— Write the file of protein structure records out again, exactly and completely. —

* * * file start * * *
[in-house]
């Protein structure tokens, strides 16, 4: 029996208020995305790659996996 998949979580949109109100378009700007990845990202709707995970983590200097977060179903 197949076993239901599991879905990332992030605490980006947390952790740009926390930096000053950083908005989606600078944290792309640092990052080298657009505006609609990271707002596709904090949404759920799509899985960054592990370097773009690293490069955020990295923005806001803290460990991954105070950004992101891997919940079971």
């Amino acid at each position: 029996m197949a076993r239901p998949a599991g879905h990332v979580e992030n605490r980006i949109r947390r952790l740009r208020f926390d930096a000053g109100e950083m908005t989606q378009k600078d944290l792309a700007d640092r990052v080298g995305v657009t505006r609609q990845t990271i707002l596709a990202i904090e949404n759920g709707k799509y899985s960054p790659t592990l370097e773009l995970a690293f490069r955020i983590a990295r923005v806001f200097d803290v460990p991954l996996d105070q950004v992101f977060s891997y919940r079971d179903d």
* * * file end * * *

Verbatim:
[in-house]
């Protein structure tokens, strides 16, 4: 029996208020995305790659996996 998949979580949109109100378009700007990845990202709707995970983590200097977060179903 197949076993239901599991879905990332992030605490980006947390952790740009926390930096000053950083908005989606600078944290792309640092990052080298657009505006609609990271707002596709904090949404759920799509899985960054592990370097773009690293490069955020990295923005806001803290460990991954105070950004992101891997919940079971």
């Amino acid at each position: 029996m197949a076993r239901p998949a599991g879905h990332v979580e992030n605490r980006i949109r947390r952790l740009r208020f926390d930096a000053g109100e950083m908005t989606q378009k600078d944290l792309a700007d640092r990052v080298g995305v657009t505006r609609q990845t990271i707002l596709a990202i904090e949404n759920g709707k799509y899985s960054p790659t592990l370097e773009l995970a690293f490069r955020i983590a990295r923005v806001f200097d803290v460990p991954l996996d105070q950004v992101f977060s891997y919940r079971d179903d």